You can see the rounded collar here-it is sort of reminiscent of a Peter Pan collar but of course would most certainly not have been called that because Peter Pan was not written until 1904. The collar is a very crisp white that accentuates the blue.
Here are the bows-they are very closely matched with the ruffles on the hem and the sleeves. Ruffles were a very big thing in 1853 fashion, though they often came in tiers of three. Still, Marie-Grace was not the wealthiest person and this strikes me as more of an informal, casual outfit so the single tier doesn't bother me.
As you can see, there is a white trim above the blue ruffle. Like I said, single ruffle.
I wanted to call particular attention to the cut of the jacket. This is a peplum jacket. Peplum is when the jacket or skirt has a flare to create a hanging flounce.
Image from the 1850s of a woman wearing a peplum jacket.
I have included a photo above to show a woman wearing something similar to what Marie-Grace is wearing. That part of the outfit is historically accurate.
As you can see (yes, I repeated the top photo to make my point), Marie-Grace's top is accurate. So not only does it get points for being a lovely garment, it also gets points for being pretty accurate to the time period.
The skirt is just a simple calf length skirt that would have been appropriate to her age. It is of the same fabric as the jacket. It is meant to be a full skirt and would likely look a lot better with a crinoline and chemise under it, but I haven't purchased one yet. I need to get on that next time I go to the AG store or order something online. They should both be wearing one-women loved wearing hoops because previously they had worn much heavier undergarments that weighed them down considerably and had to be washed all the time. Dresses became extremely wide.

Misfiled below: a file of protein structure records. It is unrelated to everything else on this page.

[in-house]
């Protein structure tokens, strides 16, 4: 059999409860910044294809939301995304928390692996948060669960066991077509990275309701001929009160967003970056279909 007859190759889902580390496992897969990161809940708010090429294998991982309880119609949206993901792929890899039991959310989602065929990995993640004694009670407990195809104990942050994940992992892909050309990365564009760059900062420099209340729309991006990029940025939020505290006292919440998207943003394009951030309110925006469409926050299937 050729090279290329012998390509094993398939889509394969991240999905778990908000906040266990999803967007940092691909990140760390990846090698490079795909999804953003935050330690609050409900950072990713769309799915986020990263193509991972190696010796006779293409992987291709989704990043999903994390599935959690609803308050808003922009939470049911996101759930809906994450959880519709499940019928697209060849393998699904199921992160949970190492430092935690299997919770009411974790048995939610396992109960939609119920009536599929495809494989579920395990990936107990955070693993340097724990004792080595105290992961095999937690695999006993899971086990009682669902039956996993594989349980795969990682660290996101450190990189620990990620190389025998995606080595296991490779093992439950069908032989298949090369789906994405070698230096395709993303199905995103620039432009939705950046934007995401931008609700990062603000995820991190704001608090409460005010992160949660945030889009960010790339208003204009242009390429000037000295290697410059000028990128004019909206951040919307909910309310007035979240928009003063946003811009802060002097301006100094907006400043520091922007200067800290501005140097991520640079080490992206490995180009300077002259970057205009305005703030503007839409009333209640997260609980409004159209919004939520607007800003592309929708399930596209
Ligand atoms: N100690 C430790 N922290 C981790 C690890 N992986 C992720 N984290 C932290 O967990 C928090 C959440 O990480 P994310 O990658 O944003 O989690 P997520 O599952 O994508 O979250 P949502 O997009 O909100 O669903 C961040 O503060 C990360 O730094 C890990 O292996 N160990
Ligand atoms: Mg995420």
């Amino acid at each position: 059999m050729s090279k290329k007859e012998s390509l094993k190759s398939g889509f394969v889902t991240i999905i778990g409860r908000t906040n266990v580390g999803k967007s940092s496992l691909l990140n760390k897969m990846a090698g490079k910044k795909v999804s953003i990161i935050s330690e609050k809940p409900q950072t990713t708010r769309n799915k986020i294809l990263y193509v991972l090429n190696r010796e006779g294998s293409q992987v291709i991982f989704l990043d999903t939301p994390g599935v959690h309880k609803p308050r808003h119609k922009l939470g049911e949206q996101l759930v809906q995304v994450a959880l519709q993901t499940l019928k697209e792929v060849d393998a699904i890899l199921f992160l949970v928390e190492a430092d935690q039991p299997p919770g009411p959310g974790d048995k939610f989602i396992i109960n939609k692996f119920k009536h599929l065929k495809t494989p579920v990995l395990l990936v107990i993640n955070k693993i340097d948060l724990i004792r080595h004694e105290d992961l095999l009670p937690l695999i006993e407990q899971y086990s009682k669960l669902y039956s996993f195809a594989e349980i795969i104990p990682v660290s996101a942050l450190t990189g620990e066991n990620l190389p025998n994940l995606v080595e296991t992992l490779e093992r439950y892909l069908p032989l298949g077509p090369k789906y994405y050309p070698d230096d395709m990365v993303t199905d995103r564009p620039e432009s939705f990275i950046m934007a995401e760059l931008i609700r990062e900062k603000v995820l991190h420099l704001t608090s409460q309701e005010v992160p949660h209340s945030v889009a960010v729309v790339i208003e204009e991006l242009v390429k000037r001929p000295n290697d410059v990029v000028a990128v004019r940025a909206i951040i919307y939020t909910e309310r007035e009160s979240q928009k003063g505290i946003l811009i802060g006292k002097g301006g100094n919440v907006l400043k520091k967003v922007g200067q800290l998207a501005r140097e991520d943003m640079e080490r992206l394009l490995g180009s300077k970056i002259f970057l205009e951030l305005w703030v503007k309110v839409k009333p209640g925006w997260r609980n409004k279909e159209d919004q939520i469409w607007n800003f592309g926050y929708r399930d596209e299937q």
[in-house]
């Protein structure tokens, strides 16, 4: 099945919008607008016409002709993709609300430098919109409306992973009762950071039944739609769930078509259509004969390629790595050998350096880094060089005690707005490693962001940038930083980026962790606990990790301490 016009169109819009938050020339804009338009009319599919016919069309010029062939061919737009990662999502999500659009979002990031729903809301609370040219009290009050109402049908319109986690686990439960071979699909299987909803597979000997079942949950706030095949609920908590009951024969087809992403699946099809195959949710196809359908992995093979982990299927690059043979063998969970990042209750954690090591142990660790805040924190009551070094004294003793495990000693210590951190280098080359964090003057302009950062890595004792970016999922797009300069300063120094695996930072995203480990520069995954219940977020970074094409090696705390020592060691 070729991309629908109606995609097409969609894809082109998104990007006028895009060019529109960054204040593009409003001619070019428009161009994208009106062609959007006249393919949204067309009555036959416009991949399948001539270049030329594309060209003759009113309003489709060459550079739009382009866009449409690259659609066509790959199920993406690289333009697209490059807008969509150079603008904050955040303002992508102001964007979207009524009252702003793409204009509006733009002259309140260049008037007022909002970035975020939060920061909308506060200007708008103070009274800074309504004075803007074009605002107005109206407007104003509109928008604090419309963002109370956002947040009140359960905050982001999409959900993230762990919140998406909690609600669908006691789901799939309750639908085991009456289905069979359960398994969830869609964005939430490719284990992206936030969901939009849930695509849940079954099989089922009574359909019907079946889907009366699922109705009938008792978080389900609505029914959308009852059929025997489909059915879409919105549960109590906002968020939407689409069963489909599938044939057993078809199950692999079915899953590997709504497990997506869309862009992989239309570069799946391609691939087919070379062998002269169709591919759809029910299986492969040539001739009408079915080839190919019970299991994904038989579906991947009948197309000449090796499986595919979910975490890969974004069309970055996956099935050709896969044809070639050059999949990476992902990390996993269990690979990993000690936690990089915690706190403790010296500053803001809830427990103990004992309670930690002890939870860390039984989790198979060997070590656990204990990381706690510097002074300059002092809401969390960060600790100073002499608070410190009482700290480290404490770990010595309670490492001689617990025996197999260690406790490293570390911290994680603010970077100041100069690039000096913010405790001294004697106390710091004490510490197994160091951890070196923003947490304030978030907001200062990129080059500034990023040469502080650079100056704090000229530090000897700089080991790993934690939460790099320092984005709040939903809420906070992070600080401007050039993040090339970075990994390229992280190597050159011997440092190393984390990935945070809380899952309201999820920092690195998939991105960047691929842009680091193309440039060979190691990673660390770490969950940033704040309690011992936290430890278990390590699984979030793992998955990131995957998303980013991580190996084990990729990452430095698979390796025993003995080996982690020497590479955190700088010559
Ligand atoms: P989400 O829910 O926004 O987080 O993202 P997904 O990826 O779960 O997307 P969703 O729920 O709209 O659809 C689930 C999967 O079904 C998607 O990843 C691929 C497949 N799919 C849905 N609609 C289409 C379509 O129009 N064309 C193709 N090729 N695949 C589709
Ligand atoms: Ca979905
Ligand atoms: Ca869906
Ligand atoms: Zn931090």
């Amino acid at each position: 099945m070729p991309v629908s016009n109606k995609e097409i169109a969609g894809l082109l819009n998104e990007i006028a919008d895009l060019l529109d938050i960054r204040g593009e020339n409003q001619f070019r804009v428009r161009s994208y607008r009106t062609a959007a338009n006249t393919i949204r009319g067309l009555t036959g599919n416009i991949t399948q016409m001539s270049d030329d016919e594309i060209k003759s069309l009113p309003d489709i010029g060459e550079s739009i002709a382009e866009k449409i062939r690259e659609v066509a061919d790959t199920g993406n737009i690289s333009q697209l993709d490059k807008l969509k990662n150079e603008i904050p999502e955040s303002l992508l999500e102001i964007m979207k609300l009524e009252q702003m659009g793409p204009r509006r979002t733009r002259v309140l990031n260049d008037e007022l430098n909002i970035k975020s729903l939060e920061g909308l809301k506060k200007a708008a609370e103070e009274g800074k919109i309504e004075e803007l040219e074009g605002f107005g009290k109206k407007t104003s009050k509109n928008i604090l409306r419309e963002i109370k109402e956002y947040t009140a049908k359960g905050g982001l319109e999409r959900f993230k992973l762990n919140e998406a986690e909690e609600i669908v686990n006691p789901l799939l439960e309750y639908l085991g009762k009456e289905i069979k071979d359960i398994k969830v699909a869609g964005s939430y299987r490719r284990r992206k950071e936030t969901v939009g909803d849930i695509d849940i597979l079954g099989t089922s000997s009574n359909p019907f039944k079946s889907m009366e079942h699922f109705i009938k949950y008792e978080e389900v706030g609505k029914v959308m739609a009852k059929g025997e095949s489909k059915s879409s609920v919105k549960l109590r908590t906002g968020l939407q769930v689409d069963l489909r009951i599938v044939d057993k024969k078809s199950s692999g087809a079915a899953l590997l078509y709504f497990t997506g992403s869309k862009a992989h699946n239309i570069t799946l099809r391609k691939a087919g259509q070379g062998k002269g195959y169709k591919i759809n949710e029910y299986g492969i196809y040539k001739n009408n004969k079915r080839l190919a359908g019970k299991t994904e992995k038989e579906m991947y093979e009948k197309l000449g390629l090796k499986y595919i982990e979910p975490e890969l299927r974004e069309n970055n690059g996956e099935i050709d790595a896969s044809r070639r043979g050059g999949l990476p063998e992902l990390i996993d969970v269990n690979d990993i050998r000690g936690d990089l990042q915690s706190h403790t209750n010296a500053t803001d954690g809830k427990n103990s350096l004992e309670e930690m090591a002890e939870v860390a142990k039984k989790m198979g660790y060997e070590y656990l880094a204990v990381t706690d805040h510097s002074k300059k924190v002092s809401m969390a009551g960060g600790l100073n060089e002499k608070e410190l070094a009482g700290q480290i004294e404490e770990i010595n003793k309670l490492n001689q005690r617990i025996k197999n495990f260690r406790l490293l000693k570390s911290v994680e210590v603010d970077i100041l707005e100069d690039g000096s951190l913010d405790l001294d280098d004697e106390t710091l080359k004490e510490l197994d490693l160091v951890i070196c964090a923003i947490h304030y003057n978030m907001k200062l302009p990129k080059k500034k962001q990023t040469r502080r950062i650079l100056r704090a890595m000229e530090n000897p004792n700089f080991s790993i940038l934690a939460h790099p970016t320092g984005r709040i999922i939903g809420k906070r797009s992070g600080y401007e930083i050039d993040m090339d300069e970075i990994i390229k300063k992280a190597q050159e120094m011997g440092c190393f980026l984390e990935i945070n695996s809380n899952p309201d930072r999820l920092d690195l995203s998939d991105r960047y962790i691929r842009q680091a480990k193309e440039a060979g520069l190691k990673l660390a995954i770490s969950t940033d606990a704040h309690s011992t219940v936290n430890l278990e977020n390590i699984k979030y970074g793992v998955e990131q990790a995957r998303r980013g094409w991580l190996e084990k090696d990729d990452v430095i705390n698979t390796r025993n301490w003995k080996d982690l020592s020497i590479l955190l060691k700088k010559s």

(And by the way for anyone wondering-yes, it is accurate for that to now be in Addy's collection. Many women of various social classes wore hoops. The few exceptions would have been people doing intense physical labor such as working in the fields. So while she would not have worn them as a slave, she could have worn them once she won her freedom. However, the NOLA girls would have worn round hoops and oval hoops became popular by 1864. So actually semi-accurate.)